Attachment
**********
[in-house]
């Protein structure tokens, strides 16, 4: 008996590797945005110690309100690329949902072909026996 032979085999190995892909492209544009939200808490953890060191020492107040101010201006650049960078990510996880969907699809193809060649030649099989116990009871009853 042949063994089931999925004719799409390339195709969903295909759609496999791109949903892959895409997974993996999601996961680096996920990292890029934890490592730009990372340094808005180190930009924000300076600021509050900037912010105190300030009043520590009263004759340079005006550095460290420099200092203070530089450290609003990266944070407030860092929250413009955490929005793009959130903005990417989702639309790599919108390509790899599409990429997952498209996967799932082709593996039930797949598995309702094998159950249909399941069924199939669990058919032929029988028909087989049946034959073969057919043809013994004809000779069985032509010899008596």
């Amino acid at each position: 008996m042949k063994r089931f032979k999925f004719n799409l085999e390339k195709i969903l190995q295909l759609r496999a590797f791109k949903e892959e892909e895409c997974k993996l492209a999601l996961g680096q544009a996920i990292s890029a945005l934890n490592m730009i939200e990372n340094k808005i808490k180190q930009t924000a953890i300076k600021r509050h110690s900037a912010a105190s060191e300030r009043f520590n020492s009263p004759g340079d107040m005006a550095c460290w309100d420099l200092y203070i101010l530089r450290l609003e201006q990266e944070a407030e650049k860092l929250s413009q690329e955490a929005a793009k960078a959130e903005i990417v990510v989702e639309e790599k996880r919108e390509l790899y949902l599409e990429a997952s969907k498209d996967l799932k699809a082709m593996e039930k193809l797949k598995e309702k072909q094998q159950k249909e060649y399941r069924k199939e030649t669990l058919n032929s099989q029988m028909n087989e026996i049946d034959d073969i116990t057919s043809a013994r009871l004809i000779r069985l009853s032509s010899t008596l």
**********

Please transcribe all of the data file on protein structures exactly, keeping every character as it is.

[in-house]
């Protein structure tokens, strides 16, 4: 008996590797945005110690309100690329949902072909026996 032979085999190995892909492209544009939200808490953890060191020492107040101010201006650049960078990510996880969907699809193809060649030649099989116990009871009853 042949063994089931999925004719799409390339195709969903295909759609496999791109949903892959895409997974993996999601996961680096996920990292890029934890490592730009990372340094808005180190930009924000300076600021509050900037912010105190300030009043520590009263004759340079005006550095460290420099200092203070530089450290609003990266944070407030860092929250413009955490929005793009959130903005990417989702639309790599919108390509790899599409990429997952498209996967799932082709593996039930797949598995309702094998159950249909399941069924199939669990058919032929029988028909087989049946034959073969057919043809013994004809000779069985032509010899008596």
């Amino acid at each position: 008996m042949k063994r089931f032979k999925f004719n799409l085999e390339k195709i969903l190995q295909l759609r496999a590797f791109k949903e892959e892909e895409c997974k993996l492209a999601l996961g680096q544009a996920i990292s890029a945005l934890n490592m730009i939200e990372n340094k808005i808490k180190q930009t924000a953890i300076k600021r509050h110690s900037a912010a105190s060191e300030r009043f520590n020492s009263p004759g340079d107040m005006a550095c460290w309100d420099l200092y203070i101010l530089r450290l609003e201006q990266e944070a407030e650049k860092l929250s413009q690329e955490a929005a793009k960078a959130e903005i990417v990510v989702e639309e790599k996880r919108e390509l790899y949902l599409e990429a997952s969907k498209d996967l799932k699809a082709m593996e039930k193809l797949k598995e309702k072909q094998q159950k249909e060649y399941r069924k199939e030649t669990l058919n032929s099989q029988m028909n087989e026996i049946d034959d073969i116990t057919s043809a013994r009871l004809i000779r069985l009853s032509s010899t008596l």